Pace: 85 possessions (slow)
Offensive Efficiency: 101 points/100 possessions (league worst)
Defensive Efficiency: 114 points allowed/100 possessions
Bullets (with full recap coming from Brendan later):
• Two games does not make a trend. It does not mean something is wrong with the team in a fundamental sense. But that’s two straight teams with young and athletic big men that have killed the C’s with offensive boards. Utah had 17 on Wednesday, Atlanta grabbed 16 tonight—and that 16 amounted to 41 percent of all available offensive rebounds for the Hawks. That can’t happen, and it’s how you lose a game in which you shoot 49 percent and hold your opponent to 45 percent.
The C’s looked…old. And Josh Smith has arrived. Finally.
• There is no circumstance in which Rajon Rondo should take just four shots in a game against Atlanta. I don’t care how the Hawks defended him. He needed to me more of a force on offense tonight, and I’m not sure why he wasn’t. I’ll have to watch the tape again.
• The other stat of the game is obviously the C’s 1-15 mark from three. It’s only the fourth time since 2007 the C’s have made one or zero threes in a game, according to Basketball Reference. Needless to say, the C’s aren’t going to win a lot of games in which they make one three.
• The Hawks lived up to their reputation as a team that switches often on screen/rolls, and that left the C’s with all sorts of tantalizing mismatches—Bibby guarding Pierce, Horford guarding Rondo. Credit the Hawks—they were quick and active enough with their help to prevent the C’s from taking advantage of those mismatches.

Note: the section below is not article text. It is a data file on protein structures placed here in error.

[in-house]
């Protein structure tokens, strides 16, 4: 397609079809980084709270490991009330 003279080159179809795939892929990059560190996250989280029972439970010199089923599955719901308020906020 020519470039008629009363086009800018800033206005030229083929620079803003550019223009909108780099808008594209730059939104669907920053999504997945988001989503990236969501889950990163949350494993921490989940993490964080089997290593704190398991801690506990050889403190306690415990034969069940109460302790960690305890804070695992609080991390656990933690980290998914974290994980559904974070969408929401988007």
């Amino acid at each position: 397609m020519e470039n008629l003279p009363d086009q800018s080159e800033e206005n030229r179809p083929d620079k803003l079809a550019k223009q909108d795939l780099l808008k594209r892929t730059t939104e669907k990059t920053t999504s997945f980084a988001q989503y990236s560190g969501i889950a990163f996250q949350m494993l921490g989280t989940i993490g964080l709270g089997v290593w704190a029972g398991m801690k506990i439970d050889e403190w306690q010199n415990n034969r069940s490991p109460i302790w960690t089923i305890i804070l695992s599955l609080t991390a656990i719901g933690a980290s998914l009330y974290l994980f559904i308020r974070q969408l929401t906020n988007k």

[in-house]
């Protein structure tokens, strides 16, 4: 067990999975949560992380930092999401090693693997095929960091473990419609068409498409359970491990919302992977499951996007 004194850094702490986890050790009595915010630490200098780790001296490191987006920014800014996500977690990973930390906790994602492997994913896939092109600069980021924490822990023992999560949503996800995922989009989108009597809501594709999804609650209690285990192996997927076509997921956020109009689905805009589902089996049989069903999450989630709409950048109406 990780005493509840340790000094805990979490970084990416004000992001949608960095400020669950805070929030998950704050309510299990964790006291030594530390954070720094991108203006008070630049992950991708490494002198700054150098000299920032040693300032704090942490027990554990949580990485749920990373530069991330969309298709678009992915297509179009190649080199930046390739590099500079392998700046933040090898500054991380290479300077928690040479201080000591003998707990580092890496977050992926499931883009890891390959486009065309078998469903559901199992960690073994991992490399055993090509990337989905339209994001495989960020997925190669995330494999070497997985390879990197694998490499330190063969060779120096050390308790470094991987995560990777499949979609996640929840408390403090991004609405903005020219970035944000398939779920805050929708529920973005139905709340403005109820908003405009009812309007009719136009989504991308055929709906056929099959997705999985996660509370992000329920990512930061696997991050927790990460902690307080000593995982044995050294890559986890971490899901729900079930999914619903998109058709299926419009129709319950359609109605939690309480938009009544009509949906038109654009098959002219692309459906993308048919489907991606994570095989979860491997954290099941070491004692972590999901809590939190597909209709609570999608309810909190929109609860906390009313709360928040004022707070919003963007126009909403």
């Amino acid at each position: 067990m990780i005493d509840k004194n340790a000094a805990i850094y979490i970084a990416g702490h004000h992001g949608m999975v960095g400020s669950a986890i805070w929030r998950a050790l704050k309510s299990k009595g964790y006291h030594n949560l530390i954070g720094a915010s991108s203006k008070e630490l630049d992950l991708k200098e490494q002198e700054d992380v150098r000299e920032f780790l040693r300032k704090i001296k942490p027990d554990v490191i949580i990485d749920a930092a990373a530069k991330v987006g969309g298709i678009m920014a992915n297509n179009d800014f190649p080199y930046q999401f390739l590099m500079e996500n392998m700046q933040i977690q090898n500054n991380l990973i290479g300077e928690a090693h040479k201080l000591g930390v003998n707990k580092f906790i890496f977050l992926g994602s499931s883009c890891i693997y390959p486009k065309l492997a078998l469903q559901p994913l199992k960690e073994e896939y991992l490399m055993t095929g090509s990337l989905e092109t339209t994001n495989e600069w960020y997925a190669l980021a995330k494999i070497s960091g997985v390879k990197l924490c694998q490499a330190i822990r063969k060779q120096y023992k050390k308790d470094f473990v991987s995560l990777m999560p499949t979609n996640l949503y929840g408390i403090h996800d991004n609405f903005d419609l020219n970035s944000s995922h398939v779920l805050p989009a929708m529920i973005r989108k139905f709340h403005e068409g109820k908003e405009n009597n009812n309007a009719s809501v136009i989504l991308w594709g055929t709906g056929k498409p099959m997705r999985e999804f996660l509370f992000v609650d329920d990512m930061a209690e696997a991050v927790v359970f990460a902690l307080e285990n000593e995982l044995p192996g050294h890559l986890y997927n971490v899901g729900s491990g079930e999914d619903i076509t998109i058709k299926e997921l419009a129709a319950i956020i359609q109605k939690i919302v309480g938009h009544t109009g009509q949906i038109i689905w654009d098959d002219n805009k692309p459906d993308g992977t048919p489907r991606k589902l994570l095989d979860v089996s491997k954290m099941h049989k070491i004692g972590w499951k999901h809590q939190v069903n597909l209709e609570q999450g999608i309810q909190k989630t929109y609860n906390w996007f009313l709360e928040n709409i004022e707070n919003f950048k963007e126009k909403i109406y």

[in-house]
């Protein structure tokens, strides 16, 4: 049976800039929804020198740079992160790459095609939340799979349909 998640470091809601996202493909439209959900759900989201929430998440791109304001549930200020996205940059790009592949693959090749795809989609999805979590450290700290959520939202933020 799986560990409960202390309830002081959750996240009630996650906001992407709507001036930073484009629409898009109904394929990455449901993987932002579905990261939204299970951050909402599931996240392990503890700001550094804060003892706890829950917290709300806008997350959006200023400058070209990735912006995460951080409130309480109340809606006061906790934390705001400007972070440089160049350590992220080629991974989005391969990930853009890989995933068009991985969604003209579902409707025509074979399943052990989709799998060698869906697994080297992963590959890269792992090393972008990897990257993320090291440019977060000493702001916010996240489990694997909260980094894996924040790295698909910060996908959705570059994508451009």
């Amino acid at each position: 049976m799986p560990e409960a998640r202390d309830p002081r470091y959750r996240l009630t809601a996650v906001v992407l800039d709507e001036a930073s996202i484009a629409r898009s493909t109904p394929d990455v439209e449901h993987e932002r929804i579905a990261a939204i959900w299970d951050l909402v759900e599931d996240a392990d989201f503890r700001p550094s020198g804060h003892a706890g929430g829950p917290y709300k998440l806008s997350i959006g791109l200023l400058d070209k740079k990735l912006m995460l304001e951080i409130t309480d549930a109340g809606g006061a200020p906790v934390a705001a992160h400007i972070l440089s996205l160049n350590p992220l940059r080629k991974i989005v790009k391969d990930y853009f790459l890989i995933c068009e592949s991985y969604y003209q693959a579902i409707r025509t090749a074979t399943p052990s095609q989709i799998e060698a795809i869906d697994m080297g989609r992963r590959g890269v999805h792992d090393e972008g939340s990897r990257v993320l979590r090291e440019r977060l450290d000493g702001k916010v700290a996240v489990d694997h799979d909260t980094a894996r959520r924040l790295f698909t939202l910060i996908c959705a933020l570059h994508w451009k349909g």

• The C’s continue to have no consistent answer for Joe Johnson. Last year, when they defended Atlanta well, they geared their entire defense toward Johnson—aggressive double teams far from the hoop, overloads on the strong side, etc. The Hawks are solid enough now (offensively) at every position that the C’s, at least tonight, couldn’t afford to play them that way.
• This was a “Hey, we sort of miss Glen Davis” game. We all love Shelden Williams, but the bottom line is that he just isn’t athletic or coordinated or whatever enough to finish around the basket in traffic. Big Baby is. Shelden of course brings unique strengths, but on a night when the C’s needed every basket they could get, Shelden’s troubles finishing down low hurt.
• The C’s continue to turn the ball over far too often for a team playing at an ultra-slow pace.